Patience sorting works by analogy to the card game patience, also known as solitaire, where cards must be sorted into stacks of descending rank. Let’s run through this algorithm on our example.
First, we shift the 9
off the front of the list, and place it in a new stack
on its own.
4 6 Q 8 7 A 5 10 J 3 2 K

9
Once we have our first stack established, the algorithm proceeds as follows. For
each card, find the leftmost stack whose uppermost card’s rank is greater than
the current card, and place the card on that stack. In our example, our next
card is 4
, and the first stack has a 9
uppermost, so we can place the 4
on
this first stack.
6 Q 8 7 A 5 10 J 3 2 K

4
9
The next card is a 6
, which is greater than 4
, so we cannot place it on the
first stack and we must start a new one to the right of the first. Whenever we
place a card on any stack other than the leftmost one, we record a pointer from
the card we just placed to the card that’s uppermost on the stack immediately to
the left. In this case this means we record a pointer from 6
to 4
, since 4
is on top of the first stack.
Q 8 7 A 5 10 J 3 2 K 6 > 4

4
9 6
Next we have a Q
, which is greater than all the cards stacked so far. So again
we place this to the right of all the others and record a pointer from the Q
to the 6
at the top of the stack to its left.
8 7 A 5 10 J 3 2 K 6 > 4
 Q > 6
4
9 6 Q
Next we have the 8
, which is greater than 4
and 6
but less than Q
, so we
place it on the Q
and record a pointer from 8
to 6
.
7 A 5 10 J 3 2 K 6 > 4
 Q > 6
8 > 6
4 8
9 6 Q
The same argument applies to the 7
.
A 5 10 J 3 2 K 6 > 4
 Q > 6
8 > 6
7 7 > 6
4 8
9 6 Q
The A
is lower than all the other ranks, so we must place it on the first
stack, and therefore we can’t record a pointer from it.
5 10 J 3 2 K 6 > 4
 Q > 6
8 > 6
A 7 7 > 6
4 8
9 6 Q
Now we place the 5
on the 6
, and record a pointer from 5
to A
.
10 J 3 2 K 6 > 4
 Q > 6
8 > 6
A 7 7 > 6
4 5 8 5 > A
9 6 Q
The 10
is now a greater rank than any of the cards on the top of the stacks,
so we start a new stack and record a pointer to the previous one.
J 3 2 K 6 > 4
 Q > 6
8 > 6
A 7 7 > 6
4 5 8 5 > A
9 6 Q 10 10 > 7
The J
again is a greater rank than anything on the stacks, so we begin a new
one.
3 2 K 6 > 4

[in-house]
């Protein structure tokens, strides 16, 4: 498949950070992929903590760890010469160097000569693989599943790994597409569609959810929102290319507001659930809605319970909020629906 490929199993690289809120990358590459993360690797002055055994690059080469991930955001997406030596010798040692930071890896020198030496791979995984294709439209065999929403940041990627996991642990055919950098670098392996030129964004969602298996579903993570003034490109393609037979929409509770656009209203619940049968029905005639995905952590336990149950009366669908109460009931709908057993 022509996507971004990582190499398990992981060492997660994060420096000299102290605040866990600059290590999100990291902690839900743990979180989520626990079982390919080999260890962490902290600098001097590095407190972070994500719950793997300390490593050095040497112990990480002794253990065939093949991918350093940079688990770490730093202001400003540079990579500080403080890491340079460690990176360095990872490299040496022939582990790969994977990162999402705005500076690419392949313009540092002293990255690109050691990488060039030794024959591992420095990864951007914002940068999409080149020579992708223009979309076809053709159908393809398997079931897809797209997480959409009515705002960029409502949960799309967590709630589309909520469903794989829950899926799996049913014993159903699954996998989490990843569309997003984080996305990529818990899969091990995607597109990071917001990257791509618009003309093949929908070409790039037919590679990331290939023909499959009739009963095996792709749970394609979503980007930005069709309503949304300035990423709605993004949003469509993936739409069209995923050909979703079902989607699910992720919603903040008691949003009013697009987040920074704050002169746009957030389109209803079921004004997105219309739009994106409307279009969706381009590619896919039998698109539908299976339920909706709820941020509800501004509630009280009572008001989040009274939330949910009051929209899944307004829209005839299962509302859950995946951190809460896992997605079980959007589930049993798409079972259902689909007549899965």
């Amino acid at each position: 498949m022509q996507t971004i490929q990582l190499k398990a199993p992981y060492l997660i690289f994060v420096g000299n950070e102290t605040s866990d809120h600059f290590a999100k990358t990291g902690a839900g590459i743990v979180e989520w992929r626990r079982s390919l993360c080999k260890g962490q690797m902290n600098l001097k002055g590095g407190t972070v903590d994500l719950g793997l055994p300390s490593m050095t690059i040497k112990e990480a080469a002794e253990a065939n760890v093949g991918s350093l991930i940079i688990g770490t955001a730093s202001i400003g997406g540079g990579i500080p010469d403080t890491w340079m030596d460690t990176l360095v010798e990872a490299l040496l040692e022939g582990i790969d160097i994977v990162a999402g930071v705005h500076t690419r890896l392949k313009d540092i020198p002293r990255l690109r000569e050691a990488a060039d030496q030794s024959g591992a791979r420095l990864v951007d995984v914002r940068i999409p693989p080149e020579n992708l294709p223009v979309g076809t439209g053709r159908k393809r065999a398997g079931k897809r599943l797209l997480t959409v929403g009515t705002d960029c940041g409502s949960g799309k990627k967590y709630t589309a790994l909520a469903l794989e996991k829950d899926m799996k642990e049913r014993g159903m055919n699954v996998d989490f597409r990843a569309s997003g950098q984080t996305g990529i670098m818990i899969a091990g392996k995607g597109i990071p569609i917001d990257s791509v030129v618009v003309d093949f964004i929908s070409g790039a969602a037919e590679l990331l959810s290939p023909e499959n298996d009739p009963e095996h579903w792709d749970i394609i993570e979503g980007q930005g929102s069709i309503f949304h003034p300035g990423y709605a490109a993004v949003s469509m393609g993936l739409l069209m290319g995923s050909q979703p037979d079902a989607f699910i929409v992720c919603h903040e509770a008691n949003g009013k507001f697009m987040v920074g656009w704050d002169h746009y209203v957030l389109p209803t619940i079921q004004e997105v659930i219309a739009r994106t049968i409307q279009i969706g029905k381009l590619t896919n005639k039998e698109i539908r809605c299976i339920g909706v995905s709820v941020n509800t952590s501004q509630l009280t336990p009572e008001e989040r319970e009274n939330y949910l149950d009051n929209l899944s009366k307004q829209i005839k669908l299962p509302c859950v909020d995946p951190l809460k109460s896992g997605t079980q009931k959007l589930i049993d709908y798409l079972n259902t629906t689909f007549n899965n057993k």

Q > 6
8 > 6
A 7 7 > 6
4 5 8 5 > A
9 6 Q 10 J 10 > 7
J > 10
The 3
can be placed atop the 5
, so we record a pointer from 3
to A
.
2 K 6 > 4
 Q > 6
8 > 6
A 3 7 7 > 6
4 5 8 5 > A
9 6 Q 10 J 10 > 7
J > 10
3 > A
The same goes for the 2
.
K 6 > 4
 Q > 6
8 > 6
2 7 > 6
A 3 7 5 > A
4 5 8 10 > 7
9 6 Q 10 J J > 10
3 > A
2 > A
And finally, the K
is a greater rank than all the others, so must be placed on
a new stack, creating a pointer to the previous one.
6 > 4
Q > 6
8 > 6
2 7 > 6
A 3 7 5 > A
4 5 8 10 > 7
9 6 Q 10 J K J > 10
3 > A
2 > A
K > J
Having exhausted the list, we now use the list of pointers we generated to find
the longest increasing subsequence. We start with the card on top of the final
stack, the K
. We look up the pointer we stored for it, which is K > J
. Then
we follow this pointer chain back to the start: J
points to 10
, 10
points
to 7
, and so on. Doing this gives us the chain:
K > J > 10 > 7 > 6 > 4
If we reverse this, we get 4 6 7 10 J K
, which is the longest increasing
subsequence of the original shuffled list.
Patience diff uses this technique on the list of pairings of unique lines. With the pairings sorted by the number on the left, it finds the longest increasing subsequence of the numbers on the right. This gives us a list of pairings where both line numbers are always increasing, and we can use those to align the two documents and break them up.
Although patience diff takes its name from this algorithm for finding the longest increasing subsequence, that’s not really the interesting thing about it. Any other method could be used here and it would work about as well. The important thing is that it finds unique matching lines; it proactively seeks out lines that might represent interesting content, whereas Myers doesn’t use any heuristics about the text’s content and only considers one line at a time as it makes decisions. By analysing the entire text before dividing it up, patience diff may take a little longer but it can avoid making the types of mistakes we saw in our initial example.
In the next article, we’ll look at implementing this algorithm in code.